Admiral Mullen: foreign policy is too dominated by the military
Admiral Mike Mullen, chairman of the Joint Chiefs of Staff, says US foreign policy is too dependent on military generals and admirals and not enough on the State Department.
Adm. Mike Mullen, chairman of the Joint Chiefs of Staff, said Wednesday evening that there are limits to American military power and diplomatic efforts must be just as important if not more so. But despite recognition of this, the military has become the default for American foreign policy.
“It’s one thing to be able and willing to serve as emergency responders, quite another to always have to be the fire chief,” Mullen said in prepared remarks at Kansas State University.
Time to invest in other departments
Citing a speech delivered by President Obama late last year, Mullen said it’s time to invest in other departments, such as homeland security, intelligence, and the State Department, whose budget pales compared to massive Pentagon funding.
“My fear, quite frankly, is that we aren’t moving fast enough in this regard,” he said. “US foreign policy is still too dominated by the military, too dependent upon the generals and admirals who lead our major overseas commands and not enough on the State Department.”
As critical as the admiral’s remarks appeared to be, he’s not the first one to make them.
Mullen is reinforcing an appeal that his boss, Defense Secretary Robert Gates, made when he appeared at the same lecture series at Kansas State University in 2007. Mr. Gates told the audience that there are limits to American military power, and that agencies such as State and USAID must be resourced properly. He highlighted the lopsidedness of how Congress funds the defense and state departments.
Pentagon budget much larger than State's
This year, for example, the proposed Defense Department budget is $708 billion, and that does not include all war costs. The State Department’s proposed budget, on the other hand, is approximately $52 billion and that includes funding for overseas development efforts conducted by USAID.
One former USAID official agreed with Mullen’s premise. He said part of the problem is that an agency like USAID doesn’t have the bureaucratic instincts to demand more money from Congress. And even if it did, it lacks the capacity to handle the additional funding to hire the kind of qualified people with development experience that the US needs to deploy overseas.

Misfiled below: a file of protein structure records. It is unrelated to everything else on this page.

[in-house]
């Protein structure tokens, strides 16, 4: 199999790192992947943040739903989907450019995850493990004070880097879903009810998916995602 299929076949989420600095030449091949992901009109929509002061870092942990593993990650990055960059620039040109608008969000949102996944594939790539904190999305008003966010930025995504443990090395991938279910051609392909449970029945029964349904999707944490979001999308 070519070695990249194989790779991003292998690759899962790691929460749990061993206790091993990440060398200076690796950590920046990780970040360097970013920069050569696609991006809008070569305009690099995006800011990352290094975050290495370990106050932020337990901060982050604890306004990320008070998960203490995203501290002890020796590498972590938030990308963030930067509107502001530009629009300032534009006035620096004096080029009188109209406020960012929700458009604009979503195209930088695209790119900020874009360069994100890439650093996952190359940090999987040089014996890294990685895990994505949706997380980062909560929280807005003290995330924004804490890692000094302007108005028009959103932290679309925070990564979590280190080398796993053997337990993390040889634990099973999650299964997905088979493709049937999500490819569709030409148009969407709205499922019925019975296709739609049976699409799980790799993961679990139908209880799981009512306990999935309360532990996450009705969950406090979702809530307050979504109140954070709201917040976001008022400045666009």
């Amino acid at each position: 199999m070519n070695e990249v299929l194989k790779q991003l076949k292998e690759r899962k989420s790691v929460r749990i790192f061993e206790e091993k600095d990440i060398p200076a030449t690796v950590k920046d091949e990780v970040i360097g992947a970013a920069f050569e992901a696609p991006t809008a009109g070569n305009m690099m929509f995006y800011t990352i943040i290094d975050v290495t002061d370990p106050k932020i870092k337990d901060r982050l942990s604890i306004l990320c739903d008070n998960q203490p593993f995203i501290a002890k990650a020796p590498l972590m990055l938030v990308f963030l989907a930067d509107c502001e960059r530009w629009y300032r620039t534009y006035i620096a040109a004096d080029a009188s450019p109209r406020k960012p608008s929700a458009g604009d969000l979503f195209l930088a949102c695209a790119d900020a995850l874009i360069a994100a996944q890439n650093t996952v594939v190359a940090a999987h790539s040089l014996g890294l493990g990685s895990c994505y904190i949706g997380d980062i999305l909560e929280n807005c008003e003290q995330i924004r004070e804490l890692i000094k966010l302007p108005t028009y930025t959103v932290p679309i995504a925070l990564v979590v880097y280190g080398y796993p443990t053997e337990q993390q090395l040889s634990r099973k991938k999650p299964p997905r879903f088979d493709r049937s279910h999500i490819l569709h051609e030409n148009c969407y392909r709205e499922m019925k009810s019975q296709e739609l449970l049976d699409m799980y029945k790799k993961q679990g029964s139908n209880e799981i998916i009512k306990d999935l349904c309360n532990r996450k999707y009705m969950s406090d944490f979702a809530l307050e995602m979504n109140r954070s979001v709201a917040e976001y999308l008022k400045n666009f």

“They can’t handle it,” said the former official. “They don’t have the professional capacity in their staff to manage that level of money.”
While Gates and Mullen stopped short of recommending that Congress cut his own department’s budget in favor of State’s, their call for a more balanced resourcing of foreign policy is causing some policymakers and lawmakers to begin rethinking the status quo. But it could take years before Congress really gets the message.
The culture within non-military agencies must change, too, say experts. State, Agriculture, Justice, and even the FBI need to become more “expeditionary” in nature – willing to send their agents to dangerous places with little infrastructure and change security regulations that can make it difficult for civilians to work in conflict zones.
“The scope and scale of the change required is probably generational,” says John Nagl, president of the Center for a New American Security, a think tank in Washington and a former Army officer who specialized in counterinsurgency. “That doesn’t mean we don’t start now.”
Non-military agencies already send personnel to war zones and to other countries, but it can be difficult to get volunteers from agencies whose cultures cling to antiquated views of how the US engages overseas.
The US sees a need to spend more resources in Africa, for example, to help development efforts in many countries, build military capacity within those governments, and help prevent some regions from giving terrorist networks cover to operate. For now, the military steps into a void. US Africa Command was created in 2007 to help advance some of these interests. But Africans have been wary, seeing it as the militarization of American foreign policy.
“It’s hard to see our way out of this, given that it’s highly unlikely that you’ll get an influx of money and resources going into the State Department,” says Richard Downie, a fellow at the Center for Strategic and International Studies, a think tank in Washington. “People have been talking about this for a long time.”
Mr. Downie, who participates in the organization’s Africa program, noted that the US needs more resources to engage effectively overseas, including Africa.
“More resources are needed, full stop,” he says.